R

Length() Function in R

There is a requirement to count the total number of elements in the R data structures like vector, list, and dataframe. In this scenario, R supports the built-in functions that return a total number of elements. The length() function is used to return the count of all elements in the R data structure.

In this article, we will discuss about length() and the usage of length() on the vector, list, and dataframe,

Get the Length of a Vector

As we know, vector stores the elements in a linear format. The length() function returns the count of elements present in the given vector. It takes the vector object as a parameter.

Syntax:

length(vector_object)

Parameter:
vector_object is a vector

Example 1:
In this example, we create a vector with 10 numeric elements and return the length of a vector.

#create vector with 10 mango prices
mango=c(34,54,32,56,78,65,89,90,90,8)
 
#return length of the mango
print(length(mango))

Result:

We can see that the total elements present in the vector is 10.

Example 2:
In this example, we create a vector with 5 string elements and return the length of a vector.

#create vector with 5 mango types
mango=c("type1","type2","type3","type4","type5")
 
#return length of the mango
print(length(mango))

Result:

We can see that the total elements present in the vector is 5.

Get the Length of a List

As we know, the list stores the elements in a linear format. The length() function returns the count of elements present in the given list. It takes the list object as a parameter.

Syntax:

length(list_object)

Parameter:
list_object is a list.

Example 1:
In this example, we create a list with 10 numeric elements and return the length of a list.

#create list with 10 mango prices
mango=list(34,54,32,56,78,65,89,90,90,8)
 
#return length of the mango
print(length(mango))

Result:

We can see that the total elements present in the list is 10.

Example 2:
In this example, we create a list with 5 string elements and return the length of a list.

#create list with 5 mango types
mango=list("type1","type2","type3","type4","type5")
 
#return length of the mango
print(length(mango))

Result:

We can see that the total elements present in the list is 5.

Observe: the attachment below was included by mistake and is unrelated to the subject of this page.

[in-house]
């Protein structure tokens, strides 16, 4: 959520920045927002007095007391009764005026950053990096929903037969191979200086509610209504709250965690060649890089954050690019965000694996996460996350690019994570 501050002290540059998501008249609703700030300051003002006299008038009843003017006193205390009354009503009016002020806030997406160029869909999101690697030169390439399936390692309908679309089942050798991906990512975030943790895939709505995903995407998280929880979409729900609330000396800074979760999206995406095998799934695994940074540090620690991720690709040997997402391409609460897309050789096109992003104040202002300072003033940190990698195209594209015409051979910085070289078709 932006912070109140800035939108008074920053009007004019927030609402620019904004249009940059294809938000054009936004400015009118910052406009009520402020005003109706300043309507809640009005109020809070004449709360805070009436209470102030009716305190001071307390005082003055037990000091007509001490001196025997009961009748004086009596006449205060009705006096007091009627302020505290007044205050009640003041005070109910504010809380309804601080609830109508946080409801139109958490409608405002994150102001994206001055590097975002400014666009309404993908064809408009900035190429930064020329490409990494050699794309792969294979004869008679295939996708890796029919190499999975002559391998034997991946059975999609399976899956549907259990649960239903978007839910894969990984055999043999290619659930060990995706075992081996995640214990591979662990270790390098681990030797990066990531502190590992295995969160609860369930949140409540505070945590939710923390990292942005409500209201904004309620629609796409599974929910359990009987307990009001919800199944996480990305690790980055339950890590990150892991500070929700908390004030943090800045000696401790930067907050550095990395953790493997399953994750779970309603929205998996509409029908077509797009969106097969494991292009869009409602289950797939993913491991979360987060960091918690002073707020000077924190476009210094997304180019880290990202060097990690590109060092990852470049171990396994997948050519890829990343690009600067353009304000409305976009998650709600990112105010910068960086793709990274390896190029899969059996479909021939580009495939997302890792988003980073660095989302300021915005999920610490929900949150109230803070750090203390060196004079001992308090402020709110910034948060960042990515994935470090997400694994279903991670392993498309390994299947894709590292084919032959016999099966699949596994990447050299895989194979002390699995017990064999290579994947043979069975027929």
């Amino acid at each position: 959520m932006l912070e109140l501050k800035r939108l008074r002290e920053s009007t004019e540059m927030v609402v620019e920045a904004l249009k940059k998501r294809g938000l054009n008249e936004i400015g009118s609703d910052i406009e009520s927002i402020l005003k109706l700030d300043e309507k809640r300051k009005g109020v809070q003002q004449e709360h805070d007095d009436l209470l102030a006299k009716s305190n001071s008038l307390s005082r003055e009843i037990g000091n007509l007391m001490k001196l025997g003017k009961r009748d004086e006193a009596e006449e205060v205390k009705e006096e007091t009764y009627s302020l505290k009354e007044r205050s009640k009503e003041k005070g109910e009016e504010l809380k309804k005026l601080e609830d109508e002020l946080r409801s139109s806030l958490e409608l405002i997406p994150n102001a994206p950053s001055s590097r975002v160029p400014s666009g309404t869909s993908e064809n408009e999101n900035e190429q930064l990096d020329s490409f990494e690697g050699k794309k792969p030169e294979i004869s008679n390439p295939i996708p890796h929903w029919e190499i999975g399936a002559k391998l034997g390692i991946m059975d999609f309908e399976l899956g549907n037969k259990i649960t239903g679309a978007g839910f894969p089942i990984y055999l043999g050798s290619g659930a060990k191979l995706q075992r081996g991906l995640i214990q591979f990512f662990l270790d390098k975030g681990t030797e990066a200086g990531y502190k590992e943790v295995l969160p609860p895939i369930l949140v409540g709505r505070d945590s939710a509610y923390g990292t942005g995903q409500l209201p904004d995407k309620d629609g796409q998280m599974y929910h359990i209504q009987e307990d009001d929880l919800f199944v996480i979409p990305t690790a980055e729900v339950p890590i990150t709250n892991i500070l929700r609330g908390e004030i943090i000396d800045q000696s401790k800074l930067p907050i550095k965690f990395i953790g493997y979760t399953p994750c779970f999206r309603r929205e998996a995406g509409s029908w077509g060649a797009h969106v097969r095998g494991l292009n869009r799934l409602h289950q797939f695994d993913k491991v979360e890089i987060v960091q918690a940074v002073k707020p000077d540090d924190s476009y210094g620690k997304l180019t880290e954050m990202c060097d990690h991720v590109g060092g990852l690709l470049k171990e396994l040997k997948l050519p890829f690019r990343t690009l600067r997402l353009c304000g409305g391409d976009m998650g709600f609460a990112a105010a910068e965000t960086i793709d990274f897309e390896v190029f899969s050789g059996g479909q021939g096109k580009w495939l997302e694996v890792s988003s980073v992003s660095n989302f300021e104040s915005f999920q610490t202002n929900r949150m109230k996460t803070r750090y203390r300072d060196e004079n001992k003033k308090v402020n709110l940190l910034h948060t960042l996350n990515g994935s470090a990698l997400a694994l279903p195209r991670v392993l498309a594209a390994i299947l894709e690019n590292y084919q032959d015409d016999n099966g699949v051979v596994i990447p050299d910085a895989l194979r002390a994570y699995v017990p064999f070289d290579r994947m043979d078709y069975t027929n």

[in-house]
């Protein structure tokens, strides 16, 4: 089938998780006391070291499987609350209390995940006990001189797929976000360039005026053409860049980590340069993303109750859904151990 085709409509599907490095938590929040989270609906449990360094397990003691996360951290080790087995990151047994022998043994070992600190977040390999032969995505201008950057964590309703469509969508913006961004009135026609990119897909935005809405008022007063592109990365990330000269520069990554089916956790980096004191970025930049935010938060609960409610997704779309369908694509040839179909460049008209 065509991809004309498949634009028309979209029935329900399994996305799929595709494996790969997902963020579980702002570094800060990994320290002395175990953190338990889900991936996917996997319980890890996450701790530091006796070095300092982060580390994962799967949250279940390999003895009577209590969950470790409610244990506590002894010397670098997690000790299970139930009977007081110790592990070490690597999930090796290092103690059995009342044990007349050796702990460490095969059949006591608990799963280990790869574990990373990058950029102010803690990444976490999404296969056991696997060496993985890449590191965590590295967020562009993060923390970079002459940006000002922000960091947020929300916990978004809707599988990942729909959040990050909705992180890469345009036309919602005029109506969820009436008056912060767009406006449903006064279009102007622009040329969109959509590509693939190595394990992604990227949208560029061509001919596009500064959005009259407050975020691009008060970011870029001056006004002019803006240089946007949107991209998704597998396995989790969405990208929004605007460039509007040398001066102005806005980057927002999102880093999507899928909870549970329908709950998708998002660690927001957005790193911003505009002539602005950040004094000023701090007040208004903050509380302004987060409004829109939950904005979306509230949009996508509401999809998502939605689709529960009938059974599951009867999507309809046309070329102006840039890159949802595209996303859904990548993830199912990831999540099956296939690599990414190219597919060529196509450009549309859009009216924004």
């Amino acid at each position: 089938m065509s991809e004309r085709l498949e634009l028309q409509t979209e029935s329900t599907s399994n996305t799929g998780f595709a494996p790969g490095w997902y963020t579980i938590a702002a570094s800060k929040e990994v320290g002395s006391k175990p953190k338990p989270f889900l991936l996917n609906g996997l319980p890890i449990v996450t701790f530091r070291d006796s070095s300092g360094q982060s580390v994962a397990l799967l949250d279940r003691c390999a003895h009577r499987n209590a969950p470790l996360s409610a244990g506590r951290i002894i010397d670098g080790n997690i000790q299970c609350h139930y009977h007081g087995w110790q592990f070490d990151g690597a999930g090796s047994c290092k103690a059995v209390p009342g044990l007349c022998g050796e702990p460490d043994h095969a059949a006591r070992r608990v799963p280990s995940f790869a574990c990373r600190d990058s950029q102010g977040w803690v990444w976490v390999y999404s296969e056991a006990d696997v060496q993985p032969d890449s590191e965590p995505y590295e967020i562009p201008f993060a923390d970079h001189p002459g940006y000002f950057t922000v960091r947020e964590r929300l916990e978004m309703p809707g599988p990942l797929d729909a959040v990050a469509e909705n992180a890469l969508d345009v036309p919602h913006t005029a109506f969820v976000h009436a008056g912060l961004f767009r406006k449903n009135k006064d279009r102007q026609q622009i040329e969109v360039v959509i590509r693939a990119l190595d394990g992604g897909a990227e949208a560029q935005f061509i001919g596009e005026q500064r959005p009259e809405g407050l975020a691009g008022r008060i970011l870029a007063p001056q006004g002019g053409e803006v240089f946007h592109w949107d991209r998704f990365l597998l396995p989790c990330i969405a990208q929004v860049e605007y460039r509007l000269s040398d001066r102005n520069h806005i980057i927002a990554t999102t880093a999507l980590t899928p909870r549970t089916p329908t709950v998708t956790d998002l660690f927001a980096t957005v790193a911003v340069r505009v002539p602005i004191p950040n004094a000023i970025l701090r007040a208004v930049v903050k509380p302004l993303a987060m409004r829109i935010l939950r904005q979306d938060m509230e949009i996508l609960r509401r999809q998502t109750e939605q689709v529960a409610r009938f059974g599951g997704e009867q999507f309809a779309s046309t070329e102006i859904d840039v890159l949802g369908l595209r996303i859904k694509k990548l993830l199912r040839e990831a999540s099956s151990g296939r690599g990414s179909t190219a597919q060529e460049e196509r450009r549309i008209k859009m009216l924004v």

Example 3:
In this example, we create a nested list with 6 string elements and return the length of a list.

#create nested list with 6 mango types
mango=list("type1","type2","type3","type4","type5",list("type6","type7","type8"))
 
#return length of the mango
print(length(mango))

Result:

We can see that the total elements present in the list is 6.

Get the Length of a Dataframe

As we know, the dataframe stores the elements in a row and column format. If we directly apply the length function on a dataframe, it returns the number of columns. To get the number of rows in column, you have to specify the column name.

Syntax:

Total number of columns – length(dataframe_object)

Total number of rows in a column– length(dataframe_object$column)

Where:

dataframe_object is the dataframe

column is the column name

Example 1:

In this example, we return the total number of columns from the dataframe using the length() function.

#create a dataframe-market that has 4 rows and 5 columns.
market=data.frame(market_id=c(1,2,3,4), market_name=c('M1','M2','M3','M4'), market_place=c('India','USA','India','Australia'), market_type=c('grocery','bar','grocery','restaurent'), market_squarefeet=c(120,342,220,110))

#return length of dataframe
print(length(market))

Result:

The total number of columns in the previous dataframe is 5, so it returns 5.

Example 2:

In this example, we return the total number of rows in the market_id and market_name columns from the dataframe using the length() function.

#create a dataframe-market that has 4 rows and 5 columns.
market=data.frame(market_id=c(1,2,3,4), market_name=c('M1','M2','M3','M4'), market_place=c('India','USA','India','Australia'), market_type=c('grocery','bar','grocery','restaurent'), market_squarefeet=c(120,342,220,110))

 
#return length of the market_id column
print(length(market$market_id))

#return length of the market_name column
print(length(market$market_name))

Result:

The total number of rows in both columns are 4, so it returns 4.

Conclusion

In this article, we have seen how to apply the length() function on a vector, dataframe, and list. It returns the total number of elements present in the given data structure.

About the author

Sireesha Lavu

This is Sireesha Lavu from Gogulamudi, Andhra Pradesh, India 522015.
I am currently working as a teacher and interested in writing technical articles on computer science.